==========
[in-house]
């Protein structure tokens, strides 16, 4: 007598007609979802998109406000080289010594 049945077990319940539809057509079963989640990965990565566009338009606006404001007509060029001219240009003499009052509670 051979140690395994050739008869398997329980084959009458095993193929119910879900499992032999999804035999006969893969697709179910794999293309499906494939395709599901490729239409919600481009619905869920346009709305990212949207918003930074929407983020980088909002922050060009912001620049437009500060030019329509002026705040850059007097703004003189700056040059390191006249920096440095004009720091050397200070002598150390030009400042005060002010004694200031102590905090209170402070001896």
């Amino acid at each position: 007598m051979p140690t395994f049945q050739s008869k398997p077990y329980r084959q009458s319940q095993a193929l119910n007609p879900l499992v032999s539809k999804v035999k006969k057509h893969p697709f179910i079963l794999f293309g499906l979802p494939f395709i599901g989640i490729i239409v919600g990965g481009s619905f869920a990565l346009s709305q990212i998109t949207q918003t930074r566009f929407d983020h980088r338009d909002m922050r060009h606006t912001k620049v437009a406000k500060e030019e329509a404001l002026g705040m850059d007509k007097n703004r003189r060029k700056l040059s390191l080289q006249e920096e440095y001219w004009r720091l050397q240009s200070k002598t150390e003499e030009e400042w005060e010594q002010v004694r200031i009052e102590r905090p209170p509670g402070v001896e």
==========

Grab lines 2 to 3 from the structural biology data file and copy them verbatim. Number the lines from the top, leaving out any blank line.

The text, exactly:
């Protein structure tokens, strides 16, 4: 007598007609979802998109406000080289010594 049945077990319940539809057509079963989640990965990565566009338009606006404001007509060029001219240009003499009052509670 051979140690395994050739008869398997329980084959009458095993193929119910879900499992032999999804035999006969893969697709179910794999293309499906494939395709599901490729239409919600481009619905869920346009709305990212949207918003930074929407983020980088909002922050060009912001620049437009500060030019329509002026705040850059007097703004003189700056040059390191006249920096440095004009720091050397200070002598150390030009400042005060002010004694200031102590905090209170402070001896």
């Amino acid at each position: 007598m051979p140690t395994f049945q050739s008869k398997p077990y329980r084959q009458s319940q095993a193929l119910n007609p879900l499992v032999s539809k999804v035999k006969k057509h893969p697709f179910i079963l794999f293309g499906l979802p494939f395709i599901g989640i490729i239409v919600g990965g481009s619905f869920a990565l346009s709305q990212i998109t949207q918003t930074r566009f929407d983020h980088r338009d909002m922050r060009h606006t912001k620049v437009a406000k500060e030019e329509a404001l002026g705040m850059d007509k007097n703004r003189r060029k700056l040059s390191l080289q006249e920096e440095y001219w004009r720091l050397q240009s200070k002598t150390e003499e030009e400042w005060e010594q002010v004694r200031i009052e102590r905090p209170p509670g402070v001896e």